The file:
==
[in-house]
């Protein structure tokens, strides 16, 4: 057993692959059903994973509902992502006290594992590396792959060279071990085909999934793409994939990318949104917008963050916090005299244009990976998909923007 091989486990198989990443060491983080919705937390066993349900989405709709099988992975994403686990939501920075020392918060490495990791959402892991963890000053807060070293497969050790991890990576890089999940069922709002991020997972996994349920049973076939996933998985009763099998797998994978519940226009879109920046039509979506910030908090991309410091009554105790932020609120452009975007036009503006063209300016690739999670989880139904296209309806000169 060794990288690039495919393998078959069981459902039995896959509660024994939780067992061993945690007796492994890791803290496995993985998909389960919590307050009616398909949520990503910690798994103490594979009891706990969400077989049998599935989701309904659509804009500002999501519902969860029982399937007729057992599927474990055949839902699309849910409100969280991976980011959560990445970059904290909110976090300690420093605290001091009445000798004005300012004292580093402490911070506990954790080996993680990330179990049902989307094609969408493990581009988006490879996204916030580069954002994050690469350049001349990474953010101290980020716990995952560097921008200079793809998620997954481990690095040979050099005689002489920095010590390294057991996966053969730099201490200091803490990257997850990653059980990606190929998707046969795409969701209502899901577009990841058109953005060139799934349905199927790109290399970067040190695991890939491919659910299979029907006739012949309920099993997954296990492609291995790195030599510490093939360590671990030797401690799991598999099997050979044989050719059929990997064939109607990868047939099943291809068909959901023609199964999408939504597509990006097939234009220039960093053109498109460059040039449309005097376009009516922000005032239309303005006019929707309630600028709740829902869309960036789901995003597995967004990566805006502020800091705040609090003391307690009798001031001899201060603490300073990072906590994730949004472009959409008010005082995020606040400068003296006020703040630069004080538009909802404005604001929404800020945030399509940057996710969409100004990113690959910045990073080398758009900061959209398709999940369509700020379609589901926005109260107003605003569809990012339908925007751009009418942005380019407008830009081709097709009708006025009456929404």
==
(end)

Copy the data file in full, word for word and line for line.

[in-house]
């Protein structure tokens, strides 16, 4: 057993692959059903994973509902992502006290594992590396792959060279071990085909999934793409994939990318949104917008963050916090005299244009990976998909923007 091989486990198989990443060491983080919705937390066993349900989405709709099988992975994403686990939501920075020392918060490495990791959402892991963890000053807060070293497969050790991890990576890089999940069922709002991020997972996994349920049973076939996933998985009763099998797998994978519940226009879109920046039509979506910030908090991309410091009554105790932020609120452009975007036009503006063209300016690739999670989880139904296209309806000169 060794990288690039495919393998078959069981459902039995896959509660024994939780067992061993945690007796492994890791803290496995993985998909389960919590307050009616398909949520990503910690798994103490594979009891706990969400077989049998599935989701309904659509804009500002999501519902969860029982399937007729057992599927474990055949839902699309849910409100969280991976980011959560990445970059904290909110976090300690420093605290001091009445000798004005300012004292580093402490911070506990954790080996993680990330179990049902989307094609969408493990581009988006490879996204916030580069954002994050690469350049001349990474953010101290980020716990995952560097921008200079793809998620997954481990690095040979050099005689002489920095010590390294057991996966053969730099201490200091803490990257997850990653059980990606190929998707046969795409969701209502899901577009990841058109953005060139799934349905199927790109290399970067040190695991890939491919659910299979029907006739012949309920099993997954296990492609291995790195030599510490093939360590671990030797401690799991598999099997050979044989050719059929990997064939109607990868047939099943291809068909959901023609199964999408939504597509990006097939234009220039960093053109498109460059040039449309005097376009009516922000005032239309303005006019929707309630600028709740829902869309960036789901995003597995967004990566805006502020800091705040609090003391307690009798001031001899201060603490300073990072906590994730949004472009959409008010005082995020606040400068003296006020703040630069004080538009909802404005604001929404800020945030399509940057996710969409100004990113690959910045990073080398758009900061959209398709999940369509700020379609589901926005109260107003605003569809990012339908925007751009009418942005380019407008830009081709097709009708006025009456929404």